The Men - Open Your Heart | Album Review | By Volume

I'm afraid of heaven because I can't stand the height. I'm afraid of you because I can't be left behind. St. Vincent - Regret

A rough record with impeccable songwriting.

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Author: on May 11, 2012

Following the release of the adrenaline-shot Immaculada, a debut of reverb-washed guitar riffs and elegantly disjointed noise rock, I heard The Men defined as “organic punk rock.” Then, the description seemed a bit of a pigeon-hole, unfair to a band who were really all over the place. Following their nearly-as-enthralling sophomore effort Leave Home (2011), and especially now their third LP Open Your Heart has dropped, the depiction starts to ring true. The Brooklyn band have a distinct ability to morph from aesthetic to aesthetic, seamlessly jumping from crunching drums to twangy riffs then to dreary tonal play – sometimes during the same song. “Organic,” then, is a somewhat fitting descriptor, as The Men constantly evolve on record and peak with this third effort. Open Your Heart stands not so much as a suggestion or demand, as much as an appeal; The Men are simply asking us to accept all they have to give.

Open Your Heart is not a pristine record; “rough” would be a more fitting term, speaking to the album’s production above its construction. The songwriting here is impeccable, showcasing The Men’s ability to compile supremely catchy tunes generally built upon a two-guitar race to the finish and driving percussion. Their use of reverse harmony and erratically impressive vocal schemes affords Open Your Heart an air of excitement; The Men always perform on record with a distinctly group effort and this record demonstrates their harmony in full form. “Turn It Around” and “Please Don’t Go Away” are riff-heavy (every song is riff heavy, okay) meeting grounds between My Bloody Valentine and The E Street Band. “Animal” is a raucous tirade of punk rock, matching growls with some airy female vocals. And the title track is an infectious monster where The Men implore us: “Open your heart to me!” On top, “Country Song” and “Oscillation” are gorgeously constructed rockers, the two being the highlights of the double-axe waltz The Men flow to so well. “Candy,” on the other hand, is a patient, country-fried celebratory lamentation on learning to cope with freedom; a ballad of sorts, on a record otherwise chock-full of vigorous guitar lines.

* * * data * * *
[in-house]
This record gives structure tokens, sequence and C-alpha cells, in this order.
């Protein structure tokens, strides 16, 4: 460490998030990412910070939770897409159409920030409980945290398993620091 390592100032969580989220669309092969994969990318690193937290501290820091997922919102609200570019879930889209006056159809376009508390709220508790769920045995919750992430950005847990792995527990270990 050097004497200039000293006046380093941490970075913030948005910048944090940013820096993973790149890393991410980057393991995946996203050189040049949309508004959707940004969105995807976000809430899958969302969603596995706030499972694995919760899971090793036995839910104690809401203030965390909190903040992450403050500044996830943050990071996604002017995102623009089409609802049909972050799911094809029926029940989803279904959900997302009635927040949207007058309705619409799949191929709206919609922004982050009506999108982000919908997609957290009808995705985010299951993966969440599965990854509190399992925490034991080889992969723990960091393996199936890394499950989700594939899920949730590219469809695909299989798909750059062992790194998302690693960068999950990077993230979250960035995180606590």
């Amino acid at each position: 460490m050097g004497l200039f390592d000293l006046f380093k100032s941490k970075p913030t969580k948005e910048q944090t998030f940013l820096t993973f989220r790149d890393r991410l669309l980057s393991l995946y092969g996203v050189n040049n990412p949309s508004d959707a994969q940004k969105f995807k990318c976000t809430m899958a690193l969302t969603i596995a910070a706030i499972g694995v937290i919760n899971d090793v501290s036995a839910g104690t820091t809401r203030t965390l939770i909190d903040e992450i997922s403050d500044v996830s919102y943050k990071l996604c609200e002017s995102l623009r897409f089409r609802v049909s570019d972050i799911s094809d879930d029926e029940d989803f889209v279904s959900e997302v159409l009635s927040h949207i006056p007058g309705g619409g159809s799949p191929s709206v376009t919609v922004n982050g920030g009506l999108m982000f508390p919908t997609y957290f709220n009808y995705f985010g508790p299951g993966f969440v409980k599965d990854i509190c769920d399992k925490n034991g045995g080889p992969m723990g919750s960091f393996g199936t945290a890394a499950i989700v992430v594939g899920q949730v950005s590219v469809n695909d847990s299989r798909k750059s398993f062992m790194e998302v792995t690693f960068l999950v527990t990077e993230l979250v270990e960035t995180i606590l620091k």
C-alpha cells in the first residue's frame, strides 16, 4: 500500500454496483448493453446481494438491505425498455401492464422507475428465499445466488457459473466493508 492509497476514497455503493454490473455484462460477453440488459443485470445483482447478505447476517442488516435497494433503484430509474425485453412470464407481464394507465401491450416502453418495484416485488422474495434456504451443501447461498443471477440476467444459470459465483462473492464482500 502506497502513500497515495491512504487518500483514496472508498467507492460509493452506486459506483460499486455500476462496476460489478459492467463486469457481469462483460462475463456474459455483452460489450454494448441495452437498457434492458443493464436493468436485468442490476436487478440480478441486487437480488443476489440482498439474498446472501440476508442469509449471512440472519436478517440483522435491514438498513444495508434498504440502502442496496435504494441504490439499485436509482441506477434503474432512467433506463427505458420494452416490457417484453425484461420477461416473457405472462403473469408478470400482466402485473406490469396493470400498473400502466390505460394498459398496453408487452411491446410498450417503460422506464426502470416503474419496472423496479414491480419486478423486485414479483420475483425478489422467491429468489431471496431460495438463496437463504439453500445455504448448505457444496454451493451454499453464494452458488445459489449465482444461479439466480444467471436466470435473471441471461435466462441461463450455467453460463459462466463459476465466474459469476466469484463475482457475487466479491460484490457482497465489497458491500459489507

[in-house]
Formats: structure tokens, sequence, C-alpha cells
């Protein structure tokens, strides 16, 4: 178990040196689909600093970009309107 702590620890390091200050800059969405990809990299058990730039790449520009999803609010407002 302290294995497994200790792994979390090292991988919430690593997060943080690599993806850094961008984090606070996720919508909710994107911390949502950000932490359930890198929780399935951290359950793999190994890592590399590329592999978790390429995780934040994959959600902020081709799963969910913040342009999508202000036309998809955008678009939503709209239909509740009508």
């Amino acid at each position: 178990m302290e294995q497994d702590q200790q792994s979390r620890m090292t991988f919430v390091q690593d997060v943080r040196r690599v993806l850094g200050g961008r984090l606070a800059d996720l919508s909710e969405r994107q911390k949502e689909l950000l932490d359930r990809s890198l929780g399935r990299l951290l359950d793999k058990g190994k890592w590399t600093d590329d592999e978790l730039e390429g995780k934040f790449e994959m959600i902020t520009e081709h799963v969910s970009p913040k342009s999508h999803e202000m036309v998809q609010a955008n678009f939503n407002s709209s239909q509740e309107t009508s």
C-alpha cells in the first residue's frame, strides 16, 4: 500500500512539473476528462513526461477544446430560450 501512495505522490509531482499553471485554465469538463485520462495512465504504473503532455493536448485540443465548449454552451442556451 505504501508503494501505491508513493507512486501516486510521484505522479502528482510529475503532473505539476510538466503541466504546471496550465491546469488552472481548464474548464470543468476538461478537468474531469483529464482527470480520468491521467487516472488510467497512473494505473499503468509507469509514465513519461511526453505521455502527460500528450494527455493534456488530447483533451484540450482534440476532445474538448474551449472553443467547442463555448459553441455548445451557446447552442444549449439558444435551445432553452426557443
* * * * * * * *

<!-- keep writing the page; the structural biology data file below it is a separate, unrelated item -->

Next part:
From the outset of Open Your Heart postures itself as a loud, raucous ride of a record, but it’s the innate solitude it possesses that grips you. Back-ender “Presence,” which owes a serious debt to likes of Ride and Galaxie 500, is a towering giant of cushiony distortion that builds from a few wayward notes. The song itself, still quite loud, very violent on its exterior, beneath though is this thick, sloppy rumble of bass and a pounding drum beat—these backbones are lush, cautious, while the guitars rip away. It is the easiest to spot on “Presence,” this undercurrent of serenity that adds girth to otherwise wiry punk rock, but it’s very present in all their music. It affords a sense of grandeur that turns energetic garage rock into stadium anthems. Not that The Men are taking a swing at the bright lights – their music just sounds like it could make the transition easily enough, closer “Ex-Dreams” being a perfect example: cymbal crashes, lightning riffs, plenty of guitar play, a dense bass line and great pacing the song is extremely infectious. It would be a waste to only open a handful of hearts with tunes like this, even if the record was written for just one.

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